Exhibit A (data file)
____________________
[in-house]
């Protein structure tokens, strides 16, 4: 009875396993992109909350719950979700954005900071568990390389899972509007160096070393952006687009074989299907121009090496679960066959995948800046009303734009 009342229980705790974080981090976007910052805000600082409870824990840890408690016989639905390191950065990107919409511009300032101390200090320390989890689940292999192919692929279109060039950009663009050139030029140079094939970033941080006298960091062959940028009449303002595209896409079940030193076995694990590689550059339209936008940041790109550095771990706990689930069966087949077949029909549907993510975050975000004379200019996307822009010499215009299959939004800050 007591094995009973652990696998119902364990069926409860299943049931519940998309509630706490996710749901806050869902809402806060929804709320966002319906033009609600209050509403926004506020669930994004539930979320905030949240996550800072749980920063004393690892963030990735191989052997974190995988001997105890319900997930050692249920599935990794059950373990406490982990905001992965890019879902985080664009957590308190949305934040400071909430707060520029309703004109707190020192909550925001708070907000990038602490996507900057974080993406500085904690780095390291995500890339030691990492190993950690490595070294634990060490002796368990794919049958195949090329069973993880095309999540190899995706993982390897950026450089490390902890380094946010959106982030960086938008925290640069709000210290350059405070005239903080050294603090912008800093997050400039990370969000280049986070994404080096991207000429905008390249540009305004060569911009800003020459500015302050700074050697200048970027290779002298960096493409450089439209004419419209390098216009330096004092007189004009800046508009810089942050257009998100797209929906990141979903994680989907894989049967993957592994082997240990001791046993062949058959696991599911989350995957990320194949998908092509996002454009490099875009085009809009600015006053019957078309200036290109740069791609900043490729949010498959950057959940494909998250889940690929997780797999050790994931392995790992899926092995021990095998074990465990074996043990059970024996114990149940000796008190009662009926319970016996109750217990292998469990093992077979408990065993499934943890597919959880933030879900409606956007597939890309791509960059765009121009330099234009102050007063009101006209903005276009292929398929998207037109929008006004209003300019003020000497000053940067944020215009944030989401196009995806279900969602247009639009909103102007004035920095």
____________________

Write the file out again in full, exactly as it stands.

[in-house]
């Protein structure tokens, strides 16, 4: 009875396993992109909350719950979700954005900071568990390389899972509007160096070393952006687009074989299907121009090496679960066959995948800046009303734009 009342229980705790974080981090976007910052805000600082409870824990840890408690016989639905390191950065990107919409511009300032101390200090320390989890689940292999192919692929279109060039950009663009050139030029140079094939970033941080006298960091062959940028009449303002595209896409079940030193076995694990590689550059339209936008940041790109550095771990706990689930069966087949077949029909549907993510975050975000004379200019996307822009010499215009299959939004800050 007591094995009973652990696998119902364990069926409860299943049931519940998309509630706490996710749901806050869902809402806060929804709320966002319906033009609600209050509403926004506020669930994004539930979320905030949240996550800072749980920063004393690892963030990735191989052997974190995988001997105890319900997930050692249920599935990794059950373990406490982990905001992965890019879902985080664009957590308190949305934040400071909430707060520029309703004109707190020192909550925001708070907000990038602490996507900057974080993406500085904690780095390291995500890339030691990492190993950690490595070294634990060490002796368990794919049958195949090329069973993880095309999540190899995706993982390897950026450089490390902890380094946010959106982030960086938008925290640069709000210290350059405070005239903080050294603090912008800093997050400039990370969000280049986070994404080096991207000429905008390249540009305004060569911009800003020459500015302050700074050697200048970027290779002298960096493409450089439209004419419209390098216009330096004092007189004009800046508009810089942050257009998100797209929906990141979903994680989907894989049967993957592994082997240990001791046993062949058959696991599911989350995957990320194949998908092509996002454009490099875009085009809009600015006053019957078309200036290109740069791609900043490729949010498959950057959940494909998250889940690929997780797999050790994931392995790992899926092995021990095998074990465990074996043990059970024996114990149940000796008190009662009926319970016996109750217990292998469990093992077979408990065993499934943890597919959880933030879900409606956007597939890309791509960059765009121009330099234009102050007063009101006209903005276009292929398929998207037109929008006004209003300019003020000497000053940067944020215009944030989401196009995806279900969602247009639009909103102007004035920095």